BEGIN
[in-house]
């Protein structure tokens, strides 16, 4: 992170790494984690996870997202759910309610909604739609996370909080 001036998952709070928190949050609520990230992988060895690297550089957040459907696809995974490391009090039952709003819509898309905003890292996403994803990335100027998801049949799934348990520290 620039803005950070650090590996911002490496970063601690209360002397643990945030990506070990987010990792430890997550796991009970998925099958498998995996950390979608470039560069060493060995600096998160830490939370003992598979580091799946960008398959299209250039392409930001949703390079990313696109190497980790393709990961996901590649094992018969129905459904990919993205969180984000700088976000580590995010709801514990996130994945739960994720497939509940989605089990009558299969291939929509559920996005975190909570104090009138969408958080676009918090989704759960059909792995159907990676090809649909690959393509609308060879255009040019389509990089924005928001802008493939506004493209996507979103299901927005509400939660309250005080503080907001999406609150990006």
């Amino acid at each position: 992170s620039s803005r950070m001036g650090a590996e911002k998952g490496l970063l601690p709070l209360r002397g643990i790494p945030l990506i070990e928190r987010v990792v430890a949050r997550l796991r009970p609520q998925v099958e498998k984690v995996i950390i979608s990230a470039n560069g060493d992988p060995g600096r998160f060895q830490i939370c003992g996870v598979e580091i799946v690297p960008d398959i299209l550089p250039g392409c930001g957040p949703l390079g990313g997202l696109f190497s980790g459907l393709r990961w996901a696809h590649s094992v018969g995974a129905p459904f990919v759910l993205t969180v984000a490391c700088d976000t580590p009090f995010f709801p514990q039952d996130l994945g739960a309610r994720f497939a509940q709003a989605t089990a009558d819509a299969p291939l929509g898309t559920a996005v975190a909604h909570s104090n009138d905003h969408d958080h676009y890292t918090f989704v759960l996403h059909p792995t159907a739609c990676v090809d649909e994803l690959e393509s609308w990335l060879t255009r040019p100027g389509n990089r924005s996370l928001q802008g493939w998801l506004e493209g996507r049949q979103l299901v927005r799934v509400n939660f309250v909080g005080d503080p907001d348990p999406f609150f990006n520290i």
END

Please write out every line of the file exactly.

[in-house]
């Protein structure tokens, strides 16, 4: 992170790494984690996870997202759910309610909604739609996370909080 001036998952709070928190949050609520990230992988060895690297550089957040459907696809995974490391009090039952709003819509898309905003890292996403994803990335100027998801049949799934348990520290 620039803005950070650090590996911002490496970063601690209360002397643990945030990506070990987010990792430890997550796991009970998925099958498998995996950390979608470039560069060493060995600096998160830490939370003992598979580091799946960008398959299209250039392409930001949703390079990313696109190497980790393709990961996901590649094992018969129905459904990919993205969180984000700088976000580590995010709801514990996130994945739960994720497939509940989605089990009558299969291939929509559920996005975190909570104090009138969408958080676009918090989704759960059909792995159907990676090809649909690959393509609308060879255009040019389509990089924005928001802008493939506004493209996507979103299901927005509400939660309250005080503080907001999406609150990006």
């Amino acid at each position: 992170s620039s803005r950070m001036g650090a590996e911002k998952g490496l970063l601690p709070l209360r002397g643990i790494p945030l990506i070990e928190r987010v990792v430890a949050r997550l796991r009970p609520q998925v099958e498998k984690v995996i950390i979608s990230a470039n560069g060493d992988p060995g600096r998160f060895q830490i939370c003992g996870v598979e580091i799946v690297p960008d398959i299209l550089p250039g392409c930001g957040p949703l390079g990313g997202l696109f190497s980790g459907l393709r990961w996901a696809h590649s094992v018969g995974a129905p459904f990919v759910l993205t969180v984000a490391c700088d976000t580590p009090f995010f709801p514990q039952d996130l994945g739960a309610r994720f497939a509940q709003a989605t089990a009558d819509a299969p291939l929509g898309t559920a996005v975190a909604h909570s104090n009138d905003h969408d958080h676009y890292t918090f989704v759960l996403h059909p792995t159907a739609c990676v090809d649909e994803l690959e393509s609308w990335l060879t255009r040019p100027g389509n990089r924005s996370l928001q802008g493939w998801l506004e493209g996507r049949q979103l299901v927005r799934v509400n939660f309250v909080g005080d503080p907001d348990p999406f609150f990006n520290i």